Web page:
During a post-match interview with TennisChannel’s Jim Courier, Zverev gave props to the newest member of his team, former French Open champion Juan Carlos Ferrero. It was a decision to add Ferrero that Zverev made with the blessing of his father and longtime coach, Alexander Zverev, Sr. “He’s a great guy to bring in and has brought a positive balance to our team,” the junior Zverev said. “He’s one of the smartest guys, a former World No. 1. He can teach me things, how to deal with pressure. We’ve just started, but we’ve done well so far.”
The dividends are starting to show for Zverev. Now, not only is he in fourth place on the road to the this year’s ATP Finals in London with 3,165 points, he’s also far away the leader in the Race to Milan among the ATP’s #NextGen players by 2,285 points over his nearest competitor, Karen Khachanov of Russia. Sascha’s got a Masters 1000 and a 500 title under his belt this year, plus he made it to the second week of a Grand Slam, the fourth round of Wimbledon last month. So, what’s next?
“The farthest I’ve been in a Grand Slam is fourth round. I would like to change that. I would like to go further and I still have to improve a lot. Honestly, that’s my main goal,” Zverev said. “I know that I have to keep working hard and keep improving my game to be able to go far in the big tournaments. I just want to keep improving and win these kind of tournaments.”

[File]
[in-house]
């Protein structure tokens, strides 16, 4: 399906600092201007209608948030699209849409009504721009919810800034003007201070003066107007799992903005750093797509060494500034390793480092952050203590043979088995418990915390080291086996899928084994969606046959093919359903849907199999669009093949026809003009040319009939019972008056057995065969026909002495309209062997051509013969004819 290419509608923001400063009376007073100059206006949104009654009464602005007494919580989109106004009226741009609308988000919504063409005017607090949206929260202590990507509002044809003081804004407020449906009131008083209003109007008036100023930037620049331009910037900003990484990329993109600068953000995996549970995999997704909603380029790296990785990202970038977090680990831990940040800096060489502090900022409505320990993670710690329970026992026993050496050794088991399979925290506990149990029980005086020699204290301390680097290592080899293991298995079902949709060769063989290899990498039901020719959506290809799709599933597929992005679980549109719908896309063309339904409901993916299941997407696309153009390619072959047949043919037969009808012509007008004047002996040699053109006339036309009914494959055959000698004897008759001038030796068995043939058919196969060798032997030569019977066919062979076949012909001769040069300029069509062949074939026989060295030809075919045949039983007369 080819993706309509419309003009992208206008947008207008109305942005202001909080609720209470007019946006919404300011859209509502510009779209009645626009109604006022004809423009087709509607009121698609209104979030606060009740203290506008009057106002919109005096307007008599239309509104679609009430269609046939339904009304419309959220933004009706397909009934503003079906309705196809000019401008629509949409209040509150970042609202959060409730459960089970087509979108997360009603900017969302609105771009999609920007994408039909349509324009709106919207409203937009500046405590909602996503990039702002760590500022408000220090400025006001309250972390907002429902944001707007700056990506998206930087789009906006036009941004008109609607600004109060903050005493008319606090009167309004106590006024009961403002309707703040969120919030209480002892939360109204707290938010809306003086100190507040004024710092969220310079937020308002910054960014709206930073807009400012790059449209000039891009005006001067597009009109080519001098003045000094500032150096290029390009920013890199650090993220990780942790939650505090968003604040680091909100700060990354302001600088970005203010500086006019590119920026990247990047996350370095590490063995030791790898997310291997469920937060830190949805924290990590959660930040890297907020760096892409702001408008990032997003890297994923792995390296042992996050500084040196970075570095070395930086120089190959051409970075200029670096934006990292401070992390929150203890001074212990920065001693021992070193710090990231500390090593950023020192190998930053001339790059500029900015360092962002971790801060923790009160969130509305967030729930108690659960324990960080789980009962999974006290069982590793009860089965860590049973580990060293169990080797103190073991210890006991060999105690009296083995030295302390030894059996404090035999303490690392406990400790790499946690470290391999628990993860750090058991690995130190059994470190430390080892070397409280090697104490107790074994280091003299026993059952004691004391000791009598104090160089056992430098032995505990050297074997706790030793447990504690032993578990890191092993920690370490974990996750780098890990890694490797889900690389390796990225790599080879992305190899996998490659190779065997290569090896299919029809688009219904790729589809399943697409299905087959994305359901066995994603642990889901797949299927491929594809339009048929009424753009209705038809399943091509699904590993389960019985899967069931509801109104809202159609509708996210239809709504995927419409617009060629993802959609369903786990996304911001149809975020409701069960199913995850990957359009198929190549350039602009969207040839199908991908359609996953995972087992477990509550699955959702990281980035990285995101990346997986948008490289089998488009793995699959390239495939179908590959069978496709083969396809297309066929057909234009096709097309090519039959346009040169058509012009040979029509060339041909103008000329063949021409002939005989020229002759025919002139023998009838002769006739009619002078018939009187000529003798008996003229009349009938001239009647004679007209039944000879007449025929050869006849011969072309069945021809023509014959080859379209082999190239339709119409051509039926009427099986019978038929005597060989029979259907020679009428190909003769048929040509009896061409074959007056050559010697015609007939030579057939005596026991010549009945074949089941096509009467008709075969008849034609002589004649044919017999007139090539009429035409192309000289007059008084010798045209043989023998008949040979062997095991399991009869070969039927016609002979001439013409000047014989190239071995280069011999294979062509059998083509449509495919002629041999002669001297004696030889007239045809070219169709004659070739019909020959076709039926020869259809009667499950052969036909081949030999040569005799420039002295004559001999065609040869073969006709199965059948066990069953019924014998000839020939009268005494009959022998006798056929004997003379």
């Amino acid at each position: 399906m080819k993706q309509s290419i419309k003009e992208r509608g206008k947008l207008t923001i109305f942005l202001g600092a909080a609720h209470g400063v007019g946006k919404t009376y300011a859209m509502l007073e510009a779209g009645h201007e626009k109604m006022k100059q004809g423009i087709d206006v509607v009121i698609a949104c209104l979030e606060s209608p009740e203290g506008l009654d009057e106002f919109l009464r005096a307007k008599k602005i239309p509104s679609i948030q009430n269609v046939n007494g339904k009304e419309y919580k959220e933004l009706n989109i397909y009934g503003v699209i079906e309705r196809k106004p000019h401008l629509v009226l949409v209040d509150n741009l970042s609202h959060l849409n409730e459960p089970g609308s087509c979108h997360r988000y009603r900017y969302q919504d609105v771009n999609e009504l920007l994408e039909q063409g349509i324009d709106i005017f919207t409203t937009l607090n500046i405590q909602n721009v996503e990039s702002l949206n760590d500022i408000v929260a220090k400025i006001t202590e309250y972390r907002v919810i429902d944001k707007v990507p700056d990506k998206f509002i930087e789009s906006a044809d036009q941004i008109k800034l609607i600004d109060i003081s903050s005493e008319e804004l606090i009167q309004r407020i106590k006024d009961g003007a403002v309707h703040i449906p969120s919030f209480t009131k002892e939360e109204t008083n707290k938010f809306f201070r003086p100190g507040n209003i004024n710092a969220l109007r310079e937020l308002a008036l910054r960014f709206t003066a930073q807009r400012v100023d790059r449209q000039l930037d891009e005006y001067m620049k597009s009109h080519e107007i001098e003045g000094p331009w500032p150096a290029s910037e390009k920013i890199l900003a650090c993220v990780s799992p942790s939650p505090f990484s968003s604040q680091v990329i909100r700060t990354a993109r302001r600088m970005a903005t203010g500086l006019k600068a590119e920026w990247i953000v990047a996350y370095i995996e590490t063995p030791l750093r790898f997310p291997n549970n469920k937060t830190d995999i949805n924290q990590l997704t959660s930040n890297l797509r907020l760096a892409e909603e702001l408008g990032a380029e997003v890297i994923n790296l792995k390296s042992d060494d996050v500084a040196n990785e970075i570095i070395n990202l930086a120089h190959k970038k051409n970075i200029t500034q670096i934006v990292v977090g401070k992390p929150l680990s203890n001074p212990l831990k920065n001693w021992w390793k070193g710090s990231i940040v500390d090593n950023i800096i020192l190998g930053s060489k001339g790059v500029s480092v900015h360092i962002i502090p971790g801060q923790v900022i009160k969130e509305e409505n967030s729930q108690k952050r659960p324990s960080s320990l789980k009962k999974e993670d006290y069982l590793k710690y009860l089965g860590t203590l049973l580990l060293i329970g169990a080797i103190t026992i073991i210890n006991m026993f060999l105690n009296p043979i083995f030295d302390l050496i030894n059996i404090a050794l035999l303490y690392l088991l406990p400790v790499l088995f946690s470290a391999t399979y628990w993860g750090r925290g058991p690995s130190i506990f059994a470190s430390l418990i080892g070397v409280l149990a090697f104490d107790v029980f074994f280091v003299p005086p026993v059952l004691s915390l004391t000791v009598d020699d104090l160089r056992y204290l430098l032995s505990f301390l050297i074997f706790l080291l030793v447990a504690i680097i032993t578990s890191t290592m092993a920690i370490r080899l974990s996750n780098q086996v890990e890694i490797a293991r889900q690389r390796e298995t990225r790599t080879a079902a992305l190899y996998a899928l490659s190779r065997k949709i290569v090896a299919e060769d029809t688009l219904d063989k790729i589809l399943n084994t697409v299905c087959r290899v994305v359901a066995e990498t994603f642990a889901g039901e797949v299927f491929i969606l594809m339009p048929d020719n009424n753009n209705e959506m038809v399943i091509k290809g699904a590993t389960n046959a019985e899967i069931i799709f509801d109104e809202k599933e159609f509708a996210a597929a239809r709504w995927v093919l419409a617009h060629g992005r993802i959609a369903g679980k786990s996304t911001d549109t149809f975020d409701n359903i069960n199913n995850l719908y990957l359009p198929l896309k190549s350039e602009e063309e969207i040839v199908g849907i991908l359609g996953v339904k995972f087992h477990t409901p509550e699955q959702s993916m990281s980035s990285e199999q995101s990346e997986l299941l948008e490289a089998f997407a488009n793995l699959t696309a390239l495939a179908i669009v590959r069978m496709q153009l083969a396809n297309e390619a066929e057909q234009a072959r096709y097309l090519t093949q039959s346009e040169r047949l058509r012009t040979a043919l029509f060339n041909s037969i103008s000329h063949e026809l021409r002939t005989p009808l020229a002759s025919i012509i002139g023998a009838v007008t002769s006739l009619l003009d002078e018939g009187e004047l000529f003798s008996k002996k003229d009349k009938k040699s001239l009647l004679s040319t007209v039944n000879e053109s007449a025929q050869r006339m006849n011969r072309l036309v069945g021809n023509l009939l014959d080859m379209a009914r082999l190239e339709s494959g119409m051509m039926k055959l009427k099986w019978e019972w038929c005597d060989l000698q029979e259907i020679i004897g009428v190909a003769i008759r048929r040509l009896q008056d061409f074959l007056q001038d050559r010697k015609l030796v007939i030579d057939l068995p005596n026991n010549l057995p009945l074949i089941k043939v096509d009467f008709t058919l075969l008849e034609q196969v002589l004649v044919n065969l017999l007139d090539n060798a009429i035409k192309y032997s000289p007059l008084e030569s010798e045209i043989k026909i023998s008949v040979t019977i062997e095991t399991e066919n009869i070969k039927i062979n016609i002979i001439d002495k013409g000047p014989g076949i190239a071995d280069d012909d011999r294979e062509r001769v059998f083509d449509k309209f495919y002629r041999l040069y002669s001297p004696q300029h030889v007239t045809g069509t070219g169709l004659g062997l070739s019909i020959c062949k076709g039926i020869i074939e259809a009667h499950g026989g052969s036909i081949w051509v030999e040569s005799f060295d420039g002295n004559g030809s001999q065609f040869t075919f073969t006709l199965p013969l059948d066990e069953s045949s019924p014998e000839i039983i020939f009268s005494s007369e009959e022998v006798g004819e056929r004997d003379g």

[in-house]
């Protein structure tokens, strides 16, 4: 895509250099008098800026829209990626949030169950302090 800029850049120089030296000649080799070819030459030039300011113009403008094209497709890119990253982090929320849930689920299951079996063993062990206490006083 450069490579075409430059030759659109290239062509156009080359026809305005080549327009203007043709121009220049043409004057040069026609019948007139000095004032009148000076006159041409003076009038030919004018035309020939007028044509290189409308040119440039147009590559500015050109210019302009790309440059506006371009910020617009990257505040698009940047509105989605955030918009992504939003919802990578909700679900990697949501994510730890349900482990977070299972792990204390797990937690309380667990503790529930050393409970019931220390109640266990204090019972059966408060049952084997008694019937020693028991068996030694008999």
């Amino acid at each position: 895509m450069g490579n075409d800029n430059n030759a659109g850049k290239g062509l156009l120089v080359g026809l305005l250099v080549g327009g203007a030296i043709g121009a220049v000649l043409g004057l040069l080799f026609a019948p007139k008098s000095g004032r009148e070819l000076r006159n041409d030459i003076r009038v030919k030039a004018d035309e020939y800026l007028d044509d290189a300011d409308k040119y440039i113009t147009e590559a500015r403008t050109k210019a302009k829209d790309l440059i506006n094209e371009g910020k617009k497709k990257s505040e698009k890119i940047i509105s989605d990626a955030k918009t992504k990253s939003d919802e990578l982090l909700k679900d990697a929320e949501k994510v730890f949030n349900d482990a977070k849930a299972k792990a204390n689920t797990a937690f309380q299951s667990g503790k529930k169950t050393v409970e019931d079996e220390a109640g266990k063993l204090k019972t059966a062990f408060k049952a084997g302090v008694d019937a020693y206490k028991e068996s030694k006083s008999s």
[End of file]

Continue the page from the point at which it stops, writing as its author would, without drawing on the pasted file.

In leading up to the U.S. Open later this month, the year’s final Grand Slam, Zverev will be seeded fourth at this week’s Rogers Cup in Montréal, and he will also be one of the top seeds at next week’s Western & Southern Open in Cincinnati, both Masters 1000 events. The media and fan interest has only just begun.
“My goal is to qualify for London this year,” Zverev said. “I know I’m playing good tennis at the moment. I can win big matches. It will be a dream come true to play in the O2 Arena against the best players in the world. Obviously, this is something that is quite special for every player. For me to qualify at the age of 20 will be something amazing.”
About the author
Michael Dickens is a Washington, D.C.-area freelance journalist who writes and blogs about tennis.